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Doing Yoga Therapy Safely, Part I

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Ahimsa, the principle of nonharming, is the first of Patanjali‘s yamas (moral injunctions) and is the foundation of both yoga and yoga therapy. It is aligned with Hippocrates’s advice to physicians to “First do no harm.” If people are coming to you seeking yoga therapy for relief from health conditions, the last thing you want to do is to make things worse. In this column and the next, I’ll outline strategies for maximizing the benefits of yoga therapy while minimizing the risk of harm.


Slow and Steady

While it may be tempting to try to jump-start a student’s path into yoga therapy, in general, patience is the best policy. Yoga is powerful medicine, but it is slow medicine. It’s generally better to progress mindfully, erring on the side of doing less and sticking with safe practices until you are sure the student is ready to move on to more challenging ones. Look to increase the student’s abilities in small steps, slowly building on what they achieve.

Home practice is the key to success in yoga therapy, and since students will usually be practicing without any supervision, you need to be sure to recommend a program that won’t cause problems. It might be better, for example, to give your students just a few practices at first, such as poses and breathing techniques you are convinced they’ll be able to do safely, rather than giving them a longer program that they feel less sure of.

Ironically, students who are the most enthusiastic about what yoga can do may be at the greatest risk, simply from doing more than their bodies or nervous systems are prepared for. If you sense a student is too eager, be sure to counsel moderation and to work on building up stamina slowly. Be particularly careful with students who seem drawn to fancy-looking asanas or advanced Pranayama techniques that they aren’t yet ready to safely tackle.

In the Yoga Sutra, Patanjali suggests that the key to success in yoga is to practice regularly over a long period of time. It’s the steadiness and longevity of practice—as well as the mindset you bring to it—that determine how successful it’s likely to be. A few basic practices, done consistently with finer and finer precision over time, are likely to yield real benefits with little risk of causing harm.

Adjusting the Approach to the Student’s Current Situation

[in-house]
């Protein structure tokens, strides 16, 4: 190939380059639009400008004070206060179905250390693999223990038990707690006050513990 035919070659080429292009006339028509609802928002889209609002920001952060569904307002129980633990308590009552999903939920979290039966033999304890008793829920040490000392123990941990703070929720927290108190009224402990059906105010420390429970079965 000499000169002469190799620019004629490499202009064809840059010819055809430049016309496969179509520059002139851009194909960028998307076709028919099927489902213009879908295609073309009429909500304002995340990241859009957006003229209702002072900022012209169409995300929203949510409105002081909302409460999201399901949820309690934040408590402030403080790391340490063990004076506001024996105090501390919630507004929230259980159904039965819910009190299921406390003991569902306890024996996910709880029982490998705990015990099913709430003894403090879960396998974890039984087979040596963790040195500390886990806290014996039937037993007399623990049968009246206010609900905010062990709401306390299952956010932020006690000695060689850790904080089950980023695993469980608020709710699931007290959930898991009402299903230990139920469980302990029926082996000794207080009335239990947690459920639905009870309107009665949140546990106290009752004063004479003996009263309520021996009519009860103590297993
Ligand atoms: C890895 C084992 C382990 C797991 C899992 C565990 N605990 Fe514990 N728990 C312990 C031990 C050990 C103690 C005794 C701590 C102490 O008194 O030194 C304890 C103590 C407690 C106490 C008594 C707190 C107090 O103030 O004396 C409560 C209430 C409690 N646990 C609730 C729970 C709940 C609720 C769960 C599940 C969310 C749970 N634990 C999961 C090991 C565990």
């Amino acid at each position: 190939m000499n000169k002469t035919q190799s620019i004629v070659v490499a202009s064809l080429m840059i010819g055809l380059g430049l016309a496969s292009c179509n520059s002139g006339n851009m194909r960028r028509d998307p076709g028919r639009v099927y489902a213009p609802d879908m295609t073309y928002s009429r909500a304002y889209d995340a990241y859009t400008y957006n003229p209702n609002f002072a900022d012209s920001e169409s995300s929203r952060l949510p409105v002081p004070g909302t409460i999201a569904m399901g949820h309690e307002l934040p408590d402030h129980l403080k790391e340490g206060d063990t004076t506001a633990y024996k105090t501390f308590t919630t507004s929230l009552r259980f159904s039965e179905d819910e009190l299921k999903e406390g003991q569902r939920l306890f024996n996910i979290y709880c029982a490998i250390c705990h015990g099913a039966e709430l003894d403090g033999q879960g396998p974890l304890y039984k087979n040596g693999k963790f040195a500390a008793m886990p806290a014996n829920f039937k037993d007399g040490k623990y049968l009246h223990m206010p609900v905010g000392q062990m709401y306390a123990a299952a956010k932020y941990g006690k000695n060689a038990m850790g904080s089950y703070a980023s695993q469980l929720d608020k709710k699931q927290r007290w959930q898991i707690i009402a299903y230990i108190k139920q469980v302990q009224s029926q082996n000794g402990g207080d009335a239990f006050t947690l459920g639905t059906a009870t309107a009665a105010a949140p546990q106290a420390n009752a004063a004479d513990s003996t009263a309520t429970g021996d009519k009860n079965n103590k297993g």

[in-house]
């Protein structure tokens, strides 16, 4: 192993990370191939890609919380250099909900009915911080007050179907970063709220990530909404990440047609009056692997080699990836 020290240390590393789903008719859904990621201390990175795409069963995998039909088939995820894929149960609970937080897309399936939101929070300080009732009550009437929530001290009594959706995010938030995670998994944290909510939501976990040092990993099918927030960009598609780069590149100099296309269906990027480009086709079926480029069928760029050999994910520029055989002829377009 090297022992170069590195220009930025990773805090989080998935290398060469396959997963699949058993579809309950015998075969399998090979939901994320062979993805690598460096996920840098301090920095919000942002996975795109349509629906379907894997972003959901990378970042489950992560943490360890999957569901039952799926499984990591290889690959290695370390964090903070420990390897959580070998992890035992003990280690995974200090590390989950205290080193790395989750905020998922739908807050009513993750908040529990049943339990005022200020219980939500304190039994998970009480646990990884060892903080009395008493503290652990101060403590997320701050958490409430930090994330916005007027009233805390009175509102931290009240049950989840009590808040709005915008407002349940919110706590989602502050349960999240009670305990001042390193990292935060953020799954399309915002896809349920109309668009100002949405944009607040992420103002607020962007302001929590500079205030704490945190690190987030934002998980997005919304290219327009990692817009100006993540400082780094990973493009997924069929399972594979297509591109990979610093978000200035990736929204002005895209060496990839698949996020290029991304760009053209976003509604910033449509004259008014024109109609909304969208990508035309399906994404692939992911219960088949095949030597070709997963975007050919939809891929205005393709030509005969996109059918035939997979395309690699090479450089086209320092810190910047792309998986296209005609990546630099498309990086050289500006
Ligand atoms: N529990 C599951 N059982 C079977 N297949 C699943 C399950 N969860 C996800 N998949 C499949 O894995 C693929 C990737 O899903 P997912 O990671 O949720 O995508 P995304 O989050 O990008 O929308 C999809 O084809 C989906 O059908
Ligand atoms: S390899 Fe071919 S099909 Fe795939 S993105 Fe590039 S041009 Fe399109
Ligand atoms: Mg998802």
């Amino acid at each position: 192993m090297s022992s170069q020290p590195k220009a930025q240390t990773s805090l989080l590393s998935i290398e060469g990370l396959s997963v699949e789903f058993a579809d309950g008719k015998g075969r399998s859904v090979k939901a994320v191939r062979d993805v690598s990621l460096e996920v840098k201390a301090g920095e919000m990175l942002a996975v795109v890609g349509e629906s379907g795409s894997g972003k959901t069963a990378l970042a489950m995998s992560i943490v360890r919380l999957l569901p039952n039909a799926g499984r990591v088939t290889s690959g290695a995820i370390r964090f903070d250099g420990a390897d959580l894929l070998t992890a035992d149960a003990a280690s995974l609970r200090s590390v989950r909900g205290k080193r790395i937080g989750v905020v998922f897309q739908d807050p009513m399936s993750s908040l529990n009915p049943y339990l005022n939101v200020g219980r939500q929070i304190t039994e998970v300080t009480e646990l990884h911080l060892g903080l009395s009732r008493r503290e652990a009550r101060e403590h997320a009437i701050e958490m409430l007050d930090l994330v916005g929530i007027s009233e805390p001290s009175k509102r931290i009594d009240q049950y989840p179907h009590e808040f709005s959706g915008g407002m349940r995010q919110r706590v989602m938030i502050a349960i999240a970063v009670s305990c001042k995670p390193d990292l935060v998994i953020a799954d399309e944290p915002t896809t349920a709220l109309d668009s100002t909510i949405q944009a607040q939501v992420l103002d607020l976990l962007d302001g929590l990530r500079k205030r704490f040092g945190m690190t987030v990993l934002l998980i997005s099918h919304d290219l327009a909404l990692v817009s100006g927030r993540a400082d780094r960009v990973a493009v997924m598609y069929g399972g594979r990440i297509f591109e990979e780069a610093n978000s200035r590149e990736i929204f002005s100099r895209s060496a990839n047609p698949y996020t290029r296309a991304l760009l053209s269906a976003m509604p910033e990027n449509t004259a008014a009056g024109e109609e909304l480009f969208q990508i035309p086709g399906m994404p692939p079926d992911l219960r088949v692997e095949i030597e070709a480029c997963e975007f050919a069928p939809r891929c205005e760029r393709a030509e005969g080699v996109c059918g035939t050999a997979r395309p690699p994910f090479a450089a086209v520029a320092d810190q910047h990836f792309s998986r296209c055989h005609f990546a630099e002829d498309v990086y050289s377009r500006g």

While much of what you’ll read about yoga therapy is geared toward addressing specific problems, keep in mind that every student is unique. Two students may have the same diagnosis of back pain or breast cancer, for example, but their situations might otherwise be very different. One-size-fits-all prescriptions are unlikely to be optimal. Students tend to come in with different levels of fitness, motivation, yoga experience, time to devote to their practice, and a host of other factors that could affect what you recommend to them.

You will, of course, want to factor in any contraindications based on your students’ diagnoses—for example, shunning inversions (even partial ones like Downward-Facing Dog) for a student with a history of retinal detachments. In addition to the problems for which they are seeking help, students often have other conditions that could affect what you’d recommend. For example, Sun Salutations and backbends are often useful for students who are depressed (particularly if their depression is a more tamasic or lethargic type, as opposed to a rajasic or agitated depression), but if they’ve got wrist problems, those practices will need to be modified.

Even if you’ve developed a program that seems to be working well, you may need to modify it temporarily if the student develops a bad cold or has slept poorly the night before, perhaps emphasizing restorative practices instead. Eventually, you are going to want your students to learn to adjust their home practices in accordance with how they are feeling on any particular day, and provide them alternatives. You want to teach your students to honor what’s happening at any given time, listening to the feedback their bodies, minds, and breath give them, so they don’t force themselves to complete a predetermined plan in spite of how they feel.

Perhaps the best way to ensure that the practices you’re recommending will be safe and effective is to watch your students do them. As they practice, closely monitor their breathing, the looks in their eyes, their skin color, and their ability to concentrate. Ask them how they are feeling. Along the way, you can offer suggestions about safe alignment or point out if their breathing is becoming strained. In general, don’t have students start practices at home without first watching them do them to your satisfaction. This doesn’t mean they have to do the asana and other practices well from the beginning, but you should be confident they are not going to injure themselves.

In Part II, we’ll discuss how to adjust your yoga therapy recommendations in light of any medications your students are taking, and to avoid problems by recognizing your limits.

Dr. Timothy McCall is a board-certified internist, Yoga Journal‘s Medical Editor, and the author of the forthcoming book Yoga as Medicine (Bantam Dell, summer 2007). He can be found on the Web at